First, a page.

Africa, the Middle East, and Asia in the Era of Independence
During the era of decolonization, Western colonial powers tried to maintain control of their holdings, either through direct military intervention or through more subtle economic tactics. Local leaders were often supported if they agreed to repress popular uprisings, especially those motivated by the desire for democracy. Often times the Cold War offered Western powers a pretext for their draconian measures: “Perhaps we’re supporting a tyrant but it’s necessary. If we don’t keep control at whatever the cost, then this country might go red and fall in line with the communists. These puppet dictators are a means to an end–albeit a noble end.” This happened in South America, Africa, the Middle East, and Asia. Those with a more cynical view on the matter suggest that these harsh and repressive Western-supported tactics were done to guarantee “client states”; that is, states who would be beholden to Western interests and who would supply natural resources (ie. oil) as conveniently and cheaply as possible.
Read/Watch this Adam Curtis blog from the BBC. In it he takes a look at the repressive history in Bahrain and Britain’s involvement in it.
“The Bandas can tell us quite a bit about economics. The lessons these islands offer have to do with the impact of global trade and how that trade shapes and defines the fortunes of nations and peoples. They also provide a cautionary tale, of the damage trade can do– if, and here’s the key point, those in charge don’t adapt to the change trade inevitably creates.”
This recent Time article puts some of the history we’ve been reading into context. It deals with the rise and fall of European mercantilist powers and the one-time-lucrative spice trade in the South Pacific. Read it HERE and complete a set of dialectical notes.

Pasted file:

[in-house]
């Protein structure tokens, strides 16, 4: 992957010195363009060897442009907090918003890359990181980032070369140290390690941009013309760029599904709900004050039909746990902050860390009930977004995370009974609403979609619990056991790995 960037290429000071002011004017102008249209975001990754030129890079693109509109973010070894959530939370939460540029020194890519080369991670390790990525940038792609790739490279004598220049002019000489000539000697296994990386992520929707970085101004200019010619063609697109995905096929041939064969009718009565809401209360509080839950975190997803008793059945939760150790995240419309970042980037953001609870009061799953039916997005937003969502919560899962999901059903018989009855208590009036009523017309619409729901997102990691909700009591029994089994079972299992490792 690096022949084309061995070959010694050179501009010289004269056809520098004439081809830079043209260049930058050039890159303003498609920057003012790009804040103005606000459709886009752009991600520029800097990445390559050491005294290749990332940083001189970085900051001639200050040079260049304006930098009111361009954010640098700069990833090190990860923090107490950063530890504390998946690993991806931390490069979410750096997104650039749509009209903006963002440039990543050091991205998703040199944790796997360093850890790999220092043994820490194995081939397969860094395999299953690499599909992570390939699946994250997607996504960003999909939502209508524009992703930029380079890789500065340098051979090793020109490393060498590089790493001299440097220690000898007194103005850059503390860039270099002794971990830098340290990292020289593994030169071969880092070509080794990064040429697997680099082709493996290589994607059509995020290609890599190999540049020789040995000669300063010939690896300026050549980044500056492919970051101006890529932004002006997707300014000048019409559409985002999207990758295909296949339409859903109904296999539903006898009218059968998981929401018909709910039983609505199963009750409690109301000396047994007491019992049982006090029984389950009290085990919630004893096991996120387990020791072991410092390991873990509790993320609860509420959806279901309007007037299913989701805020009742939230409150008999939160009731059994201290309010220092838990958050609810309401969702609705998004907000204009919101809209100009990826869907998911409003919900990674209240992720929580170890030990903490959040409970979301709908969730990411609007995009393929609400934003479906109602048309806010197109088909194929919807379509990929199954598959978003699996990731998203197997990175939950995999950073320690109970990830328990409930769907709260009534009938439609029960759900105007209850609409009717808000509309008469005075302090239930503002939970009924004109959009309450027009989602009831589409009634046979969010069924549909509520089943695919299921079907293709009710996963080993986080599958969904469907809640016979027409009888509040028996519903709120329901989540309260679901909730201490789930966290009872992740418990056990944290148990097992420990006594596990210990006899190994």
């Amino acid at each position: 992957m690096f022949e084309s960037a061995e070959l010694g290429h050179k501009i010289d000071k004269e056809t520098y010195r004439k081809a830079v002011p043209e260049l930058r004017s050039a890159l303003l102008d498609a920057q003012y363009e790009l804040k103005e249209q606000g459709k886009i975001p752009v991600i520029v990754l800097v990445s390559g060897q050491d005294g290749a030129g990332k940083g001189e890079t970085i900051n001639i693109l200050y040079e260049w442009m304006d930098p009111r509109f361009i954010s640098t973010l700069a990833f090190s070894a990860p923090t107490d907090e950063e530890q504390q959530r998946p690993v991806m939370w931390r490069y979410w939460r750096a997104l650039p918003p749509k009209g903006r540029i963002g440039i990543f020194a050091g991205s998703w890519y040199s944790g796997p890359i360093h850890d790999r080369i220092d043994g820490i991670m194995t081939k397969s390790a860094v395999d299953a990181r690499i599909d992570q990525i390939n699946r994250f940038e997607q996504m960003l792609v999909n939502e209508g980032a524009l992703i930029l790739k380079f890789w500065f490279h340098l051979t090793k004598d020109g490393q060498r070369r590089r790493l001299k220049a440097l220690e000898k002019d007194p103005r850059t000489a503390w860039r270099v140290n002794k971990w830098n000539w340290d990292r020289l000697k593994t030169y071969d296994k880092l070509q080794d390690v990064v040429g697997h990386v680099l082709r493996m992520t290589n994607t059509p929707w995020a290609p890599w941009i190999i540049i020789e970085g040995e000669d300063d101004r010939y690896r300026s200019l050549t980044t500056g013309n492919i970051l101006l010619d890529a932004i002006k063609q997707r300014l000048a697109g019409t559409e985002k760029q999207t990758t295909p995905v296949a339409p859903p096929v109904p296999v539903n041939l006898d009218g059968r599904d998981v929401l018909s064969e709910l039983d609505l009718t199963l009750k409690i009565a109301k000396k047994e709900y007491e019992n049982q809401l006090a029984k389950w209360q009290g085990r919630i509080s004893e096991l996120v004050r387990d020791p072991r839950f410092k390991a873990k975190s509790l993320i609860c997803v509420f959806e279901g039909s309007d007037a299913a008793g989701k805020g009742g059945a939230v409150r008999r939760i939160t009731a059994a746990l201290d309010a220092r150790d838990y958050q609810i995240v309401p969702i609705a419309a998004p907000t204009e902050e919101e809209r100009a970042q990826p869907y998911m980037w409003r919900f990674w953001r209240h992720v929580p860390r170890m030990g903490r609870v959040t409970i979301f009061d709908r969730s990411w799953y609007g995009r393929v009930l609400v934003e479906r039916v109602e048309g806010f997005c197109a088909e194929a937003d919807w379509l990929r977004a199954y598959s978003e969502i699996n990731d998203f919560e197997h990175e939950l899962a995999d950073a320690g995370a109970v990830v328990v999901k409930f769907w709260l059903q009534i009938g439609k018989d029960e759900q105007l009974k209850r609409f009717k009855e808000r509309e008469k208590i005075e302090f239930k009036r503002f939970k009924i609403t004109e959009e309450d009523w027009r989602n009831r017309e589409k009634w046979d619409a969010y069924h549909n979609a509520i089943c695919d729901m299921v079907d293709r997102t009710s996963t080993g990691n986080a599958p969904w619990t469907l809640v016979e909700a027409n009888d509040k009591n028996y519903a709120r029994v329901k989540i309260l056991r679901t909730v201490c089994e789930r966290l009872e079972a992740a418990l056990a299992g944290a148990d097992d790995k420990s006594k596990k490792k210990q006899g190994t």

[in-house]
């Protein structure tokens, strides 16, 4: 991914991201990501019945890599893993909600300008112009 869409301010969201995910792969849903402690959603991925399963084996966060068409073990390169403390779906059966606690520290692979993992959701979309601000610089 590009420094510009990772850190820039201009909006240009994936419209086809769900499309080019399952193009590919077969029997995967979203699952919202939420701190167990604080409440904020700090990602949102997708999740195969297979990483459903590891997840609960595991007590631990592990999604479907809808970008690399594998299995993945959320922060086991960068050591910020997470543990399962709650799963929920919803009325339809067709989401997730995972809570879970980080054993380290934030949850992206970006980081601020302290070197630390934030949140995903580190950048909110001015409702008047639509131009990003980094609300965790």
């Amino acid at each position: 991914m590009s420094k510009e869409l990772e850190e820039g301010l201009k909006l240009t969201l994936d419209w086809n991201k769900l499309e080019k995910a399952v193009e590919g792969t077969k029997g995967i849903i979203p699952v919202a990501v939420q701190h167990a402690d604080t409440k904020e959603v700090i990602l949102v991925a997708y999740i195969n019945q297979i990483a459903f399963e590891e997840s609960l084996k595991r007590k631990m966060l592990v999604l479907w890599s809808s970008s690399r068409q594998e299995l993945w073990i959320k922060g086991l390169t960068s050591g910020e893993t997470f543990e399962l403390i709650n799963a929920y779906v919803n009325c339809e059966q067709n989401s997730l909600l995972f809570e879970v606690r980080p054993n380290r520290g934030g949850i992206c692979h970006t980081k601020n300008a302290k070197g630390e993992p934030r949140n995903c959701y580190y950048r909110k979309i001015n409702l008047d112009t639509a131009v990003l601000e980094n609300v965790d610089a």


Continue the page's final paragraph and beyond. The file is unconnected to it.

What is the Protestant Work Ethic? Look it up online (use more than one source) and write a half-page summary. Who came up with the idea? What sorts of arguments is the idea based upon? Lastly, do you think it is a credible idea; does it accurately explain why Western European peoples of Protestant belief accumulated more wealth and demonstrated more material productivity in comparison to their Catholic neighbors or others civilizations at the time?
The Renaissance led to a flurry of new economic activity. Italy, because of its strategic location in the Mediterranean, became one of Europe’s financial hubs. Newfound wealth in places like Florence resulted in an explosion of patronage for the arts. Banking and economics played a critical roll in this revolution. Today’s complicated economic world of investment, trading and financialization, all the stocks, bonds, derivatives, credit default swaps, and mortgage-backed securities, much of this–whether good or bad–can be traced back to the explosion of finance that happened in the West during the Renaissance. Get a better grasp on history. Learn some economic history. Watch Niall Ferguson’s documentary “The Ascent of Money,” at least the first hour of it.